Complication and re-injection rates after intradiscal PRP injection were low. The re-injection rate in this study was 1.1%. Furthermore, besides the 2.2% incidence of transient paresthesia post-injection, there were no reported adverse effects compared to the higher rates of complications with surgery such as infection, hematomas, thromboembolic events, and adjacent level disease. Overall, this study demonstrates that intradiscal injection of PRP for DDD leads to clinical improvement with low complication and re-injection rates. However, further higher-quality studies with randomized controlled trials are necessary to justify the use of PRP over more cost-effective treatment methods.
There are several limitations among the studies included in this review. Four of the five articles were level IV evidence, which limits the strength of the results [31-34]. None of the studies used a double-blinded approach producing potential bias. The average study methodological quality as assessed by the MCMS was fair. The assimilation of heterogeneous, low methodological-quality studies with VAS is a significant limitation. However, the authors minimized this as much as possible with strict study eligibility and inclusion criteria, despite the level IV evidence nature of the studies. Furthermore, the heterogeneity of outcome measures used among the studies limited the data analysis to one outcome measure. Additionally, MCID, SCB, and PASS are used to compare individual differences between preoperative and postoperative outcomes, and a majority of the reviewed studies reported means of patients and did not include individual statistics. Future studies can improve through designing a prospective comparative trial, increasing study size, and standardizing clinical outcome measures such as using VAS, ODI, numeric rating scale (NRS), and functional rating index (FRI) simultaneously. Another possible limitation of this review is that other relevant studies on this topic could have been excluded, despite conducting a systematic search.
Intradiscal injection of PRP for degenerative disc disease results in a statistically significant improvement in VAS with low re-injection and complication rates. Further randomized controlled studies that show a clinically relevant improvement in multiple outcome parameters are necessary to evaluate the true efficacy of this treatment.
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Systemic Review: Is an Intradiscal Injection of Platelet-Rich Plasma for Lumbar Disc Degeneration Effective?
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Conflicts of interest: In compliance with the ICMJE uniform disclosure form, all authors declare the following: Payment/services info: All authors have declared that no financial support was received from any organization for the submitted work. Financial relationships: Joshua D. Harris declare(s) non-financial support from Arthroscopy. Editorial or governing board. Joshua D. Harris declare(s) non-financial support from American Orthopaedic Society for Sports Medicine. Board or committee member. Joshua D. Harris declare(s) non-financial support from AAOS. Board or committee member. Joshua D. Harris declare(s) non-financial support from Arthroscopy Association of North America. Board or committee member. Joshua D. Harris declare(s) a grant from DePuy, A Johnson & Johnson Company. Research support. Joshua D. Harris declare(s) non-financial support from Frontiers In Surgery. Editorial or governing board. Joshua D. Harris declare(s) personal fees from NIA Magellan. Paid consultant. Joshua D. Harris declare(s) personal fees from Ossur. Paid consultant; Paid presenter or speaker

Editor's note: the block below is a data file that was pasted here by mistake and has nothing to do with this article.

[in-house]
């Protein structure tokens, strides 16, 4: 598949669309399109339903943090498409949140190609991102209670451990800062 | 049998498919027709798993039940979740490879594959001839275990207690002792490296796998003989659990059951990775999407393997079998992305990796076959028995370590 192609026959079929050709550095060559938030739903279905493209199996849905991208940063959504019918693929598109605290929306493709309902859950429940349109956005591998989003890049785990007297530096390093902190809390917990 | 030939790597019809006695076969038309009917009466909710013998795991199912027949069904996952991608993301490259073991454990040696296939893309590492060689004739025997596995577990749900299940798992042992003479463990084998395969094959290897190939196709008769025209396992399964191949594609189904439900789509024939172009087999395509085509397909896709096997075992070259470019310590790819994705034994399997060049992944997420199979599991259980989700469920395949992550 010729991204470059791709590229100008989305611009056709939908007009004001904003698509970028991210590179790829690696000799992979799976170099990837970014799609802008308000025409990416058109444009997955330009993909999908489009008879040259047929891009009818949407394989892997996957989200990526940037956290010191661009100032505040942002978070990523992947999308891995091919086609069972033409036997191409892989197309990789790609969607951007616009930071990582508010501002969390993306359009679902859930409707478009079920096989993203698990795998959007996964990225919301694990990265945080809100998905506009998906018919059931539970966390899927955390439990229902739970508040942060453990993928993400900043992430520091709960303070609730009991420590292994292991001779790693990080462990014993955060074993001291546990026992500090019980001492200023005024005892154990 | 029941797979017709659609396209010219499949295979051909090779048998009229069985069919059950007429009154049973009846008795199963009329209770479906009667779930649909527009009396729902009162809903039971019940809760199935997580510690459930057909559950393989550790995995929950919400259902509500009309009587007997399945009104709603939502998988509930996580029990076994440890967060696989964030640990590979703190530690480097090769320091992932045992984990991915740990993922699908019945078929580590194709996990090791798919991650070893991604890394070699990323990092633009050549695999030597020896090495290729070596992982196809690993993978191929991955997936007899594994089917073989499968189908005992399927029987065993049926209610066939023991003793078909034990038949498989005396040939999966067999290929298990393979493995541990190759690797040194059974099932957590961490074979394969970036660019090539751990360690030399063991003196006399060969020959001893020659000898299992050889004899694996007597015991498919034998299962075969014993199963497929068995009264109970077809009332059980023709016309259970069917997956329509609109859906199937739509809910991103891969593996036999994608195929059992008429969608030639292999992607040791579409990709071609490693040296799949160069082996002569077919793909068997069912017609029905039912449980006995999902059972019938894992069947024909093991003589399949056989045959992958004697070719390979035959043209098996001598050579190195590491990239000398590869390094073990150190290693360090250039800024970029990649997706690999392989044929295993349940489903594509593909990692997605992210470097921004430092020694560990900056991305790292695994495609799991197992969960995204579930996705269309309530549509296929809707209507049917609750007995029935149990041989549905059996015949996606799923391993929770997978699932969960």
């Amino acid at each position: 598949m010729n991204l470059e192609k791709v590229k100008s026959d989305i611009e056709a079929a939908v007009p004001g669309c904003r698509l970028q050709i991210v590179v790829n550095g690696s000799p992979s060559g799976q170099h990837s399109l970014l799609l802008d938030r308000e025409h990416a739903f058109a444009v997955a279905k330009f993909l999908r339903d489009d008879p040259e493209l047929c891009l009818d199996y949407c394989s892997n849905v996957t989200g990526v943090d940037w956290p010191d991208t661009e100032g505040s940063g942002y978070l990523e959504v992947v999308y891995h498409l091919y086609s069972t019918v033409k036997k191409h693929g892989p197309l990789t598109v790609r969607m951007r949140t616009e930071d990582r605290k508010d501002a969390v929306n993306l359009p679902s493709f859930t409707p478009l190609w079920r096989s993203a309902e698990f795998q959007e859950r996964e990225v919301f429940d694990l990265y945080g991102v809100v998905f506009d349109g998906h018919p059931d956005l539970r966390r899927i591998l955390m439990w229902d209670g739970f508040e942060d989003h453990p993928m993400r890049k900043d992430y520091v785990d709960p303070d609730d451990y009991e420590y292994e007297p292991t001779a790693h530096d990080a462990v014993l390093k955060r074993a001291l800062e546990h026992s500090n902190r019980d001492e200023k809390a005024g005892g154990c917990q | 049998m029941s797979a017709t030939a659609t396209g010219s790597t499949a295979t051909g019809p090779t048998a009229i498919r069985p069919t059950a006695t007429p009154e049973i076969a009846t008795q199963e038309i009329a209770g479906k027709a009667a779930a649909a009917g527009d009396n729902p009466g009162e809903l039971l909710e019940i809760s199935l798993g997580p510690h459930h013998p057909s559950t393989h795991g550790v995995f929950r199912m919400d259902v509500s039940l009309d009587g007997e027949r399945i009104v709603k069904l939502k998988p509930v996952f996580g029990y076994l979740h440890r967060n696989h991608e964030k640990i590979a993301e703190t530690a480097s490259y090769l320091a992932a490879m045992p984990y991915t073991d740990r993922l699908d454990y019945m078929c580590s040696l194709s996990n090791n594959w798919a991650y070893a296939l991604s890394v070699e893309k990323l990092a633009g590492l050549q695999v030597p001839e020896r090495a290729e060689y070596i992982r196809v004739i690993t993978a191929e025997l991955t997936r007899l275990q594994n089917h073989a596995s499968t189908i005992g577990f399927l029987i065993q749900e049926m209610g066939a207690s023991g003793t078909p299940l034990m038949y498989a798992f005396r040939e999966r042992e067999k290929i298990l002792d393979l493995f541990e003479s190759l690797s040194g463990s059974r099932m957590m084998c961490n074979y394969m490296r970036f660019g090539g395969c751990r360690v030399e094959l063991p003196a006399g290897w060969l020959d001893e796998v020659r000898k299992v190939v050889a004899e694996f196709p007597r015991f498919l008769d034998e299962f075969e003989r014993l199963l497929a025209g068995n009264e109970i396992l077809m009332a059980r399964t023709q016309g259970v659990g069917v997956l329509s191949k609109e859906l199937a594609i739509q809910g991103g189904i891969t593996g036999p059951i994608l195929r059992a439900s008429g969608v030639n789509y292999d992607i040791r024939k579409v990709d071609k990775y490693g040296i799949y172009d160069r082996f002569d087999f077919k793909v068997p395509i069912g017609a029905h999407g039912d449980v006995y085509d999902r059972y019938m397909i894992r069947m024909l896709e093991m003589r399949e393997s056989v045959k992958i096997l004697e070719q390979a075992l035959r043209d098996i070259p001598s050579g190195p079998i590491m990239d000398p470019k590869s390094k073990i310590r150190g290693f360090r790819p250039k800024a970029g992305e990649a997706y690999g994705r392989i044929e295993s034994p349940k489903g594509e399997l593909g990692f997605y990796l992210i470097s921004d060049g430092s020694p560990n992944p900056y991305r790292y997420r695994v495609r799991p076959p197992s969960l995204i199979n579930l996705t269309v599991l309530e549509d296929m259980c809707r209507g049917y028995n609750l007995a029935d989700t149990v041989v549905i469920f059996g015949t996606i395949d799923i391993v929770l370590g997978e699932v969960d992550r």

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Cite this article as:
Hirase T, Jack Ii R A, Sochacki K R, et al. (June 25, 2020) Systemic Review: Is an Intradiscal Injection of Platelet-Rich Plasma for Lumbar Disc Degeneration Effective?. Cureus 12(6): e8831. doi:10.7759/cureus.8831
Received by Cureus: June 09, 2020
Peer review began: June 20, 2020
Peer review concluded: June 21, 2020
Published: June 25, 2020
© Copyright 2020
Hirase et al. This is an open access article distributed under the terms of the Creative Commons Attribution License CC-BY 4.0., which permits unrestricted use, distribution, and reproduction in any medium, provided the original author and source are credited.
This is an open access article distributed under the terms of the Creative Commons Attribution License, which permits unrestricted use, distribution, and reproduction in any medium, provided the original author and source are credited.